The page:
• Andrew R. L. Cayton (May 9, 1954 – December 17, 2015) was a scholar of early American history. He taught at Harvard, Wellesley, Ball State, and, from 1990 to 2015, at Miami University (Ohio). In 2015 he was appointed Warner Woodring Chair in History at the Ohio State University. He has been the John Adams (Fulbright) Professor of American Studies at Leiden University in the Netherlands; a fellow of the Rockefeller Foundation Center at Bellagio, Italy; and a resident fellow at the Robert H. Smith International Center for Jefferson Studies in Monticello, Virginia; and was the 2012–2013 Frank H. Kenan Fellow at the National Humanities Center in Research Triangle Park, North Carolina. He has received teaching awards from the Associated Student Government of Miami University, the College of Arts and Science of Miami University, and the Ohio Academy of History, and was a Distinguished Lecturer of the Organization of American Historians. Cayton was born in Cincinnati, Ohio, on May 9, 1954, son of Robert Frank (a librarian at Marietta College) and Vivian (a high school teacher) Cayton. He was married to historian Mary Kupiec Cayton. They have two daughters, Elizabeth and Hannah. He died of cancer on December 17, 2015. Cayton received his B.A. from the University of Virginia, and his M.A. and Ph.D. from Brown in 1981, working under the direction of Gordon Wood. Cayton has been called the "premier modern historian of the American Midwest" and is also well known for his work on British North America. In addition he was interested in Atlantic world history. In 2011–2012, he served as president for the Society of Historians of the Early American Republic (SHEAR) and in 2015 as president of the Ohio Academy of History. In 2013 he published Love at the Time of Revolution: Transatlantic Literary Radicalism and Historical Change, 1793-1818. Cayton wrote with Fred Anderson The Dominion of War: Empire and Liberty in North America, 1500-2000 (2005). He regularly reviewed books for The New York Times. He edited, with Richard Sisson and Christian Zacher, The American Midwest: An Interpretive Encyclopedia; with Stuart Hobbs, The Center of a Great Empire”: The Ohio Country in the Early American Republic; with Susan E. Gray, The American Midwest: Essays on Regional History. (en)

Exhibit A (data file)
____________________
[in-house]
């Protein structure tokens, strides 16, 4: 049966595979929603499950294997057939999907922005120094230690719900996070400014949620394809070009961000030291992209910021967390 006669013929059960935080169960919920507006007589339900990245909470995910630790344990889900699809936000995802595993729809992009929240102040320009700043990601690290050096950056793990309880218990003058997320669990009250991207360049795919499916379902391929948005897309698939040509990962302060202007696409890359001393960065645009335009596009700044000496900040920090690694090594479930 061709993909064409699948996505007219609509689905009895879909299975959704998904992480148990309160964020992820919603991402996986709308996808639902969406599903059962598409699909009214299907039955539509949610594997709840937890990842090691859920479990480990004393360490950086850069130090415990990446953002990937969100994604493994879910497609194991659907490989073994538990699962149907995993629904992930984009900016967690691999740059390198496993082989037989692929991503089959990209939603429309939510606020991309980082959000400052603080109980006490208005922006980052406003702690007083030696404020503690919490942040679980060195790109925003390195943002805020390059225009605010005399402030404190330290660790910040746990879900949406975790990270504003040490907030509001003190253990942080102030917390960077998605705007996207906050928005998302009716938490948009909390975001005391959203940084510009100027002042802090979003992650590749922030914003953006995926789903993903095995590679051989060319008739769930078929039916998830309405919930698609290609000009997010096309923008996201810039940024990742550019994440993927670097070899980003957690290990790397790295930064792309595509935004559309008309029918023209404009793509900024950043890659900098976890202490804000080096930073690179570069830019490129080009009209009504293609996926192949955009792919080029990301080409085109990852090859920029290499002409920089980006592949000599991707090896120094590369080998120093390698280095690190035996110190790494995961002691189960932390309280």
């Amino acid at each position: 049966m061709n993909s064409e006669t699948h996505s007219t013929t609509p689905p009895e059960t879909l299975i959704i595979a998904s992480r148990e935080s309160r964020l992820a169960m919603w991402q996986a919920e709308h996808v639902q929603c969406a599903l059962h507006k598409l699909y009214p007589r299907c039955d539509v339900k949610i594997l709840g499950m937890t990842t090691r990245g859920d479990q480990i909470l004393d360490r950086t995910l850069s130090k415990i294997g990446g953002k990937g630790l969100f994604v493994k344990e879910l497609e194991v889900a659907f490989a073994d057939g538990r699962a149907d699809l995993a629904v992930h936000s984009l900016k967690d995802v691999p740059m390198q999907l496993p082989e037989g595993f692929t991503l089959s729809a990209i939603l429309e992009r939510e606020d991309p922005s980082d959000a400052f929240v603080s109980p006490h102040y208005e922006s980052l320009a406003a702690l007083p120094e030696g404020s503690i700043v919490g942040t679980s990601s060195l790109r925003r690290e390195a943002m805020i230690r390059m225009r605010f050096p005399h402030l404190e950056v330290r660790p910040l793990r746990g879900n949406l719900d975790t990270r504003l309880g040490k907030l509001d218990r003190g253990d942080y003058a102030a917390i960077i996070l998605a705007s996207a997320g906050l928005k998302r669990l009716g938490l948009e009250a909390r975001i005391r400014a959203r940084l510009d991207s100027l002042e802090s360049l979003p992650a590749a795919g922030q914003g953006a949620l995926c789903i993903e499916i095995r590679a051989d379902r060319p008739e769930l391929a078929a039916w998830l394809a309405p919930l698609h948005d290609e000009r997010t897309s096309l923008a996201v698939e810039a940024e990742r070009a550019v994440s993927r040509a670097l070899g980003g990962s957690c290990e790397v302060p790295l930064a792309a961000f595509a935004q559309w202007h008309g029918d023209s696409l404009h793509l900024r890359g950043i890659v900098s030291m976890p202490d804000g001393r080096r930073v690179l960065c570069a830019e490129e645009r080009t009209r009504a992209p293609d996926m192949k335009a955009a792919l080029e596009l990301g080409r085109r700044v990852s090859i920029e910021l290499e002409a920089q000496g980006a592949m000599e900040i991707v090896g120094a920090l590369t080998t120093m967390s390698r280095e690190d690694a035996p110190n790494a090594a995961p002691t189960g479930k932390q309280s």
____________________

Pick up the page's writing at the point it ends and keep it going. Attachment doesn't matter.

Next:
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  • Andrew R. L. Cayton (May 9, 1954 – December 17, 2015) was a scholar of early American history. He taught at Harvard, Wellesley, Ball State, and, from 1990 to 2015, at Miami University (Ohio). In 2015 he was appointed Warner Woodring Chair in History at the Ohio State University. He has been the John Adams (Fulbright) Professor of American Studies at Leiden University in the Netherlands; a fellow of the Rockefeller Foundation Center at Bellagio, Italy; and a resident fellow at the Robert H. Smith International Center for Jefferson Studies in Monticello, Virginia; and was the 2012–2013 Frank H. Kenan Fellow at the National Humanities Center in Research Triangle Park, North Carolina. (en)
  • Andrew Robert Lee Cayton (May 9, 1954 – December 17, 2015) was a scholar of early American history. He taught at Harvard, Wellesley, Ball State, and, from 1990 to 2015, at Miami University (Ohio). In 2015 he was appointed Warner Woodring Chair in History at the Ohio State University. He has been the John Adams (Fulbright) Professor of American Studies at Leiden University in the Netherlands; a fellow of the Rockefeller Foundation Center at Bellagio, Italy; and a resident fellow at the Robert H. Smith International Center for Jefferson Studies in Monticello, Virginia; and was the 2012–2013 Frank H. Kenan Fellow at the National Humanities Center in Research Triangle Park, North Carolina. (en)